In turning to the merits of the case at bar the Court has concluded that insofar as the plaintiffs' charge of negligence there exists no evidence which justifies a finding that the defendant company in any way failed to exercise due care in the manufacture of the instant tire. Although there is little question in the Court's mind but what the tire in issue contained a latent defect inasmuch as the tire should not and would not have blown out under the then existing conditions had the tire been of the quality ordinarily achieved under the defendant's manufacturing process,[6] there is no evidence that at the time of the construction of such tire the defendant was guilty of negligence either through acts of commission or omission.[7] To hold the defendant company liable under the facts in evidence, apart from warranty, the defendant would have to be regarded as an insurer; and, the defendant owes no such duty.[8]

At the trial of this case all parties assumed that plaintiffs had the burden of proving the defendant's negligence. Not only did the plaintiffs fail to discharge such burden but even had the instant case been categorized as one calling into play the doctrine of res ipsa loquitur the defendant met any such shift of burden by the presentation in *709 detail of the steps pursued at the time the tire in question was produced.[9] The Court was favorably impressed with the defendant's expert testimony dealing with its manufacturing steps and believes that the defendant company in its manufacturing process certainly exercised that degree of care and insight required of any such company.[10]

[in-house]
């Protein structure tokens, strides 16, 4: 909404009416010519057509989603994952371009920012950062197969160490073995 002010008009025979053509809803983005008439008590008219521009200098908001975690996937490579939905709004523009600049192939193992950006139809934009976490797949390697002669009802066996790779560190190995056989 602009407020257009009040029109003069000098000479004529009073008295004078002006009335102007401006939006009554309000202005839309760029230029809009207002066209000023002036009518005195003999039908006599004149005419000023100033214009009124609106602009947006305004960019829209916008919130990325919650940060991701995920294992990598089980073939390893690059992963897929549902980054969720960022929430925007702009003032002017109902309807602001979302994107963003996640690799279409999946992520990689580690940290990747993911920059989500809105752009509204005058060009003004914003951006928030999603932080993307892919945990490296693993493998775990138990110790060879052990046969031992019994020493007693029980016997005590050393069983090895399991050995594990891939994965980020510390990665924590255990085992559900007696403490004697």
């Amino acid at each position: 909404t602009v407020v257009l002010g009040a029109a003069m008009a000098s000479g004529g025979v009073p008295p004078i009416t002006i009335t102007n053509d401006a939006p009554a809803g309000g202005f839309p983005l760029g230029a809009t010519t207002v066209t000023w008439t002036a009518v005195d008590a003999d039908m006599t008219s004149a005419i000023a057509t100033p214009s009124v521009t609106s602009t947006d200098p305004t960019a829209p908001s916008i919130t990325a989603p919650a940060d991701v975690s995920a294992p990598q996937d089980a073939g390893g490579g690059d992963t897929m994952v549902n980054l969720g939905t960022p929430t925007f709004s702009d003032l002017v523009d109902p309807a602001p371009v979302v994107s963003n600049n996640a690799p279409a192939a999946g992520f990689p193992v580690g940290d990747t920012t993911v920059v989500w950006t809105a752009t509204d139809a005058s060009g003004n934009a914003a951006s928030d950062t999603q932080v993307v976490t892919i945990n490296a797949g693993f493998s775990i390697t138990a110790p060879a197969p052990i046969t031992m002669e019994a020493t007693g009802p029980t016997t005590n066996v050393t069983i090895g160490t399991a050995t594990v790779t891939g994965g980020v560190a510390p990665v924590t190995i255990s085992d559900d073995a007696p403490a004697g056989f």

However, the Court is of the opinion that apart from the theory of negligence, but upon the theory of express warranty, that plaintiff Senter, the purchaser of the instant tire, is entitled to recover for damages sustained by him as a direct result of the blow-out in question. Although the evidence on whether defendant's sales agent in Denver expressly warranted that the tire in question would not blow out, but would "slow-out", is in sharp conflict, the Court believes that defendant's agent, the General Manager of its retail store, did orally expressly warrant to plaintiff Senter that the purchase of defendant's tubeless tire would absolutely protect Senter from the hazards incident to the sudden blow-out.